- lercanidipine hydrochloride
POM: Prescription only medicine
This information is intended for use by health professionals
Lercanidipine Hydrochloride 10 mg film-coated tablets
One film-coated tablet contains 10 mg lercanidipine hydrochloride, equivalent to 9.4 mg lercanidipine.
Lercanidipine Hydrochloride 10 mg film-coated tablets: Lactose monohydrate 30 mg
For a full list of excipients, see section 6.1.
Lercanidipine Hydrochloride 10 mg film-coated tablets: Yellow, round, biconvex 6.5 mm film-coated tablets, scored on one side, marked 'L' on the other side.
The score line is only to facilitate breaking for ease of swallowing and not to divide into equal doses.
Lercanidipine is indicated for the treatment of mild to moderate essential hypertension.
The recommended dosage is 10 mg orally once a day at least 15 minutes before meals; the dose may be increased to 20 mg depending on the individual patient's response.
Dose titration should be gradual, because it may take about 2 weeks before the maximal antihypertensive effect is apparent.
Some individuals, not adequately controlled on a single antihypertensive agent, may benefit from the addition of lercandipine to therapy with a beta-adrenoreceptor blocking drug (atenolol), a diuretic (hydrochlorothiazide) or an angiotensin converting enzyme inhibitor (captopril or enalapril).
Since the dose-response curve is steep with a plateau at doses between 20-30 mg, it is unlikely that efficacy will be improved by higher doses; whereas side effects may increase.
Although the pharmacokinetic data and clinical experience suggest that no adjustment of the daily dosage is required, special care should be exercised when initiating treatment in the elderly.
Children and adolescents
Lercanidipine is not recommended for use in children and adolescents below the age of 18 years as there is no clinical experience.
Special care should be exercised when treatment is commenced in patients with mild to moderate renal impairment. Although the usually recommended dose schedule may be tolerated, an increase in dose to 20mg daily must be approached with caution.
Lercanidipine is not recommended for use in patients with severe renal impairment (GFR < 30 ml/min).
Special care should be exercised when treatment is commenced in patients with mild to moderate hepatic dysfunction. Although the usually recommended dose schedule may be tolerated, an increase in dose to 20 mg daily must be approached with caution. The antihypertensive effect may be enhanced in patients with hepatic impairment and consequently an adjustment of the dosage should be considered.
Method of administration
The tablets should be taken with some water before a meal.
- Hypersensitivity to lercanidipine, to any dihydropyridine or to any of the excipients.
- Left ventricular outflow tract obstruction.
- Untreated congestive cardiac failure.
- Unstable angina pectoris.
- Within 1 month of a myocardial infarction.
- Severe renal or hepatic impairment.
- Pregnancy and lactation (see section 4.6).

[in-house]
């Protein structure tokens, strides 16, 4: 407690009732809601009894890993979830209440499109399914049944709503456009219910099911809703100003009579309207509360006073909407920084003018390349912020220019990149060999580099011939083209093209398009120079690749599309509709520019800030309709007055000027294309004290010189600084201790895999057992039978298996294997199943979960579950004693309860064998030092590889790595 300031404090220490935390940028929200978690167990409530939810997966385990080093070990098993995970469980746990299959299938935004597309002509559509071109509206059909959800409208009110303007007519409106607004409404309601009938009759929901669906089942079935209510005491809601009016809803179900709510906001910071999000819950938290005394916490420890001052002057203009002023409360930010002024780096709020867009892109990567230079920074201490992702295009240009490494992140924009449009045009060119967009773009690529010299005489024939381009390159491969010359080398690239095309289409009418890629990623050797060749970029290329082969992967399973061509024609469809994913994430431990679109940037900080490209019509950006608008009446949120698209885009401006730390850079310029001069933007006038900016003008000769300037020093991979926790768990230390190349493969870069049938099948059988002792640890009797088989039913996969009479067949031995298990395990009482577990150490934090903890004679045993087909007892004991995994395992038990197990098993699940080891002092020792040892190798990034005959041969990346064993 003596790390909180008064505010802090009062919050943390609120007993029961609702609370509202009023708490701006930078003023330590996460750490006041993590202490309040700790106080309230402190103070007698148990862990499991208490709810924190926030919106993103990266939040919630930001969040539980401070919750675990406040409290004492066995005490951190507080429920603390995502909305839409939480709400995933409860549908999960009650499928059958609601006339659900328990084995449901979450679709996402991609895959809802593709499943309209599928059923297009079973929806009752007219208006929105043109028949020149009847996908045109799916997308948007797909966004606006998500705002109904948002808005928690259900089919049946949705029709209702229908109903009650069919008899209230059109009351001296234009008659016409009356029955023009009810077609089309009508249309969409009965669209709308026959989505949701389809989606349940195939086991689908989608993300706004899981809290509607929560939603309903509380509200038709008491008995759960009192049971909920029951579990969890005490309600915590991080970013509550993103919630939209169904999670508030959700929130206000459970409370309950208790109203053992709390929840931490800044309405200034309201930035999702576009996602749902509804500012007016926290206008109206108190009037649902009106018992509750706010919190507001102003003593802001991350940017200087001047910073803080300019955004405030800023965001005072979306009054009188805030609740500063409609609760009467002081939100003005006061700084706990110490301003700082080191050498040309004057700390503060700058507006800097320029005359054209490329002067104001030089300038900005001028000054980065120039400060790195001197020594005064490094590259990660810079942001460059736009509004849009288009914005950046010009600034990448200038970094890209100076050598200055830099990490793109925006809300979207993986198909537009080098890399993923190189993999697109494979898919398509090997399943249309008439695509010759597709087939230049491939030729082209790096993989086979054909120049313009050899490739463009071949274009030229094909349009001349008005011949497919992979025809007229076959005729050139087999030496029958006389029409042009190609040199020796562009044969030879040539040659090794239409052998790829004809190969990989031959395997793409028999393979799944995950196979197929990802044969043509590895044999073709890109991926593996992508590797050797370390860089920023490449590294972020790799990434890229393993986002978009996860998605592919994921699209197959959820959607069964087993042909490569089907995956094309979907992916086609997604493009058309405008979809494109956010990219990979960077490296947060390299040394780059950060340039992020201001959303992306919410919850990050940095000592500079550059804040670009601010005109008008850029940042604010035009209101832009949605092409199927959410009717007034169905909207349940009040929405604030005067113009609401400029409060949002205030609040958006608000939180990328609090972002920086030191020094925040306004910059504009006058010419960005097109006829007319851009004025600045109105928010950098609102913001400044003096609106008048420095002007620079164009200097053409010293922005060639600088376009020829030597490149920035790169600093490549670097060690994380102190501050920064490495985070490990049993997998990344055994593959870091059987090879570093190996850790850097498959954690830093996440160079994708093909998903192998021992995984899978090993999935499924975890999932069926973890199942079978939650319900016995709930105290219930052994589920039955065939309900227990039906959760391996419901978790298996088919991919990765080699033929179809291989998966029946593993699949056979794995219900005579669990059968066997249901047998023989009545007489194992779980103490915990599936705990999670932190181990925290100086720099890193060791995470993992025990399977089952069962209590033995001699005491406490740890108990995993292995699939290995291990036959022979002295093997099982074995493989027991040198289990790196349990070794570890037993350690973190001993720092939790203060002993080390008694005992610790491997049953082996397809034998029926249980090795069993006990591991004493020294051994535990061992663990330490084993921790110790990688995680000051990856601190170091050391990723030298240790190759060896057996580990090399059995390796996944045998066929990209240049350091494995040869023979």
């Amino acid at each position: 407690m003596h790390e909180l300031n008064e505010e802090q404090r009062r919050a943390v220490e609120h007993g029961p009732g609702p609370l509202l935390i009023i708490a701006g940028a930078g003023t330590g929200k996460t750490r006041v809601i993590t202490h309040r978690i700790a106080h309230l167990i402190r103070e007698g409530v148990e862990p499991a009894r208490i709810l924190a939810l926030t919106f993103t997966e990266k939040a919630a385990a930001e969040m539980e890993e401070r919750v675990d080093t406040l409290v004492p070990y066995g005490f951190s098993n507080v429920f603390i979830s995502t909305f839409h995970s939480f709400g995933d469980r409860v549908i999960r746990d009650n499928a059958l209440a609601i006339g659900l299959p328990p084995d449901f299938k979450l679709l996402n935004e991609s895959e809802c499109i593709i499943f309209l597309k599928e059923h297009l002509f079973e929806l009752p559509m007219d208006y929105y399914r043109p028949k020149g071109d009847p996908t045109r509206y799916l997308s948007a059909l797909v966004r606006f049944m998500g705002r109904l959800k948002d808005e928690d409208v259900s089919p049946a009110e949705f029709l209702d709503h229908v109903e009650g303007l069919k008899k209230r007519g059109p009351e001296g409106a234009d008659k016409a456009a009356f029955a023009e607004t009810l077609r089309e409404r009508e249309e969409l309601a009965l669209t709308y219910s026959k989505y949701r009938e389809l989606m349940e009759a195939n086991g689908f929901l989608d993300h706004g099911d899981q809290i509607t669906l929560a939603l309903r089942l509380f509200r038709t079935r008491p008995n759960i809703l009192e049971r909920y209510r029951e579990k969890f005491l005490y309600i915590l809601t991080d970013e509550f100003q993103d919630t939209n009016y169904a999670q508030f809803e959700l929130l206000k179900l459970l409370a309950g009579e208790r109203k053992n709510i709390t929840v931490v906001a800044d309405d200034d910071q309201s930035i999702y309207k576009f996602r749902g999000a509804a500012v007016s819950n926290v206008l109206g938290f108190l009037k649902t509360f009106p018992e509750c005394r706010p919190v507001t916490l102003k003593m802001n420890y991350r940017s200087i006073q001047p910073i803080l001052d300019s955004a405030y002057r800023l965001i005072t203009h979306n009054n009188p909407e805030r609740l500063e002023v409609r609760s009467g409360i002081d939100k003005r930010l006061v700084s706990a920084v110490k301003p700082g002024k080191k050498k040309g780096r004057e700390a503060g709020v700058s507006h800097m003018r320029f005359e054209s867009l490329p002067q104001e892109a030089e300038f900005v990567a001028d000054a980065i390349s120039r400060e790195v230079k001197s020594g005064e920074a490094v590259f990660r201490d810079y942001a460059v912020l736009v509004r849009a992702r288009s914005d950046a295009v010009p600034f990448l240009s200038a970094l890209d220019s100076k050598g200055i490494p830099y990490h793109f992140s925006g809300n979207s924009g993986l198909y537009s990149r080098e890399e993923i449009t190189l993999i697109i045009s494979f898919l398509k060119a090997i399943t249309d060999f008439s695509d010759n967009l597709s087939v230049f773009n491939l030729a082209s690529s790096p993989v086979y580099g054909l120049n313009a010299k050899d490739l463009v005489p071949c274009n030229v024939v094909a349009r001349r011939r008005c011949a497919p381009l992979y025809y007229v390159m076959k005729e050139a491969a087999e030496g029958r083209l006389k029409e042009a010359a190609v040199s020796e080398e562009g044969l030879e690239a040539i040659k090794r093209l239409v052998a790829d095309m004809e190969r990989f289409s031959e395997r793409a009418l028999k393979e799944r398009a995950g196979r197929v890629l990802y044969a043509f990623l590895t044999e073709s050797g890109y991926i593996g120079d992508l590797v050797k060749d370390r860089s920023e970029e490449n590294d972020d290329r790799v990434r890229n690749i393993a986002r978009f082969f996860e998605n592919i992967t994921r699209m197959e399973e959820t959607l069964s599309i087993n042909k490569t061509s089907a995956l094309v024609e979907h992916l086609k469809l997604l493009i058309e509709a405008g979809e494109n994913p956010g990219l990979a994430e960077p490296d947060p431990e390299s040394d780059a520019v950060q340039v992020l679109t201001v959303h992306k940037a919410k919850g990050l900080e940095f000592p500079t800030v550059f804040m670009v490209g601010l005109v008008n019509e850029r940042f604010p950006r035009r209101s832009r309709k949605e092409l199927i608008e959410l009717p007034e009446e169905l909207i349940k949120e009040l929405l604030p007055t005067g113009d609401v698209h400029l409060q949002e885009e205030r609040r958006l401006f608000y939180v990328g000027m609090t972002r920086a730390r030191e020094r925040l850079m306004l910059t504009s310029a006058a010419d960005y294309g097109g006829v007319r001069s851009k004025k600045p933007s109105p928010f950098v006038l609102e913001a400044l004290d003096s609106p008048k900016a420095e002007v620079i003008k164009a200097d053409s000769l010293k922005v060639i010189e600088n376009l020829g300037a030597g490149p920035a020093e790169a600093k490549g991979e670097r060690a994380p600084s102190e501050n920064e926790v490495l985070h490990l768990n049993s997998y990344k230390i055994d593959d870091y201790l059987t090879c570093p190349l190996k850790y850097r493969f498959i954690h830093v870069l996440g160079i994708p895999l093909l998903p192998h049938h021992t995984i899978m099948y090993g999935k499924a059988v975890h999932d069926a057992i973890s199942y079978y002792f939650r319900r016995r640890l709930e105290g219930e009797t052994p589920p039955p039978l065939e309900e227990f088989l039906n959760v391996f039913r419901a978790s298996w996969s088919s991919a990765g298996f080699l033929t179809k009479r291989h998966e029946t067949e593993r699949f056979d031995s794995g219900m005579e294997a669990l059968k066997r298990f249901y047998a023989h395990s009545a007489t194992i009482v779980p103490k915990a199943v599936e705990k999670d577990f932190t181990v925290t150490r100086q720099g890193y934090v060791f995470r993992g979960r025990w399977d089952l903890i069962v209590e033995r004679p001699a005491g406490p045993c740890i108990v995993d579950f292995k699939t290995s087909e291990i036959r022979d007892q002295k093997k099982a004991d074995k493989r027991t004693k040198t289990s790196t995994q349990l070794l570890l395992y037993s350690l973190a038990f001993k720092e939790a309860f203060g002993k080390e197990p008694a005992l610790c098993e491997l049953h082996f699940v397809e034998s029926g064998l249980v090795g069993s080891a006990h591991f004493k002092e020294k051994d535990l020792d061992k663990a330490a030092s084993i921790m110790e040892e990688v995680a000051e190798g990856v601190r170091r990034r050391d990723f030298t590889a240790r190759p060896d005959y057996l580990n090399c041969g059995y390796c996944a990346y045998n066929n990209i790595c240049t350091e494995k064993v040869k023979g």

- Women of child-bearing potential unless effective contraception is used.
- Co-administration with:
- Strong inhibitors of CYP3A4 (see section 4.5).
- Cyclosporin (see section 4.5).
- Grapefruit juice (see section 4.5).
Sick sinus syndrome
Special care should be exercised when lercanidipine is used in patients with sick sinus syndrome (if a pacemaker is not in situ). Although hemodynamic controlled studies revealed no impairment of ventricular function, care is also required in patients with LV dysfunction. It has been suggested that some short-acting dihydropyridines may be associated with increased cardiovascular risk in patients with ischaemic heart disease. Although lercanidipine is longacting caution is required in such patients.
Some dihydropyridines may rarely lead to precordial pain or angina pectoris.
Very rarely patients with pre-existing angina pectoris may experience increased frequency, duration or severity of these attacks.
Isolated cases of myocardial infarction may be observed (see 4.8).
Use in renal or hepatic dysfunction:
Special care should be exercised when treatment is commenced in patients with mild to moderate renal or hepatic dysfunction. Although the usually recommended dose schedule may be tolerated by these subgroups, an increase in dose to 20 mg daily must be approached with caution. The antihypertensive effect may be enhanced in patients with hepatic impairment and consequently an adjustment of the dosage should be considered.
Lercanidipine is not recommended for use in patients with severe hepatic impairment or in patients with severe renal impairment (GFR < 30 ml/min) (see 4.2).
Alcohol should be avoided since it may potentiate the effect of vasodilating antihypertensive drugs (see 4.5).
Inducers of CYP3A4 like anticonvulsants (e.g. phenytoin, carbamazepine) and rifampicin may reduce lercanidipine's plasma levels and therefore the efficacy of lercanidipine may be less than expected (see section 4.5).
This medicinal product contains lactose monohydrate and therefore should not be administered to patients with Lapp lactase insufficiency, galactosaemia or glucose/galactose malabsorption syndrome.
Children and adolescents
Lercanidipine is not recommended for use in children and adolescents below the age of 18 years as there is no clinical experience.
Lercanidipine is known to be metabolised by the CYP3A4 enzyme and, therefore, inhibitors and inducers of CYP3A4 administered concurrently may interact with the metabolism and elimination of lercanidipine.
Co-administration of lercanidipine with inhibitors of CYP3A4 (e.g. ketoconazole, itraconazole, ritonavir, erythromycin, troleandomycin) should be avoided (see 4.3).
An interaction study with a strong CYP3A4 inhibitor, ketoconazole, has shown a considerable increase in plasma levels of lercanidipine (a 15-fold increase of the AUC and an 8-fold increase of the Cmax for the eutomer Slercanidipine).
Increased plasma levels of both lercanidipine and ciclosporin have been observed following concomitant administration. A study in young healthy volunteers has shown that when ciclosporin was administered 3 hours after the lercanidipine intake, the plasma levels of lercanidipine did not change, while the AUC of ciclosporin increased by 27%. However, the co-administration of lercanidipine with ciclosporin has caused a 3-fold increase of the plasma levels of lercanidipine and a 21% increase of the ciclosporin AUC. Ciclosporin and lercanidipine should not be administered together.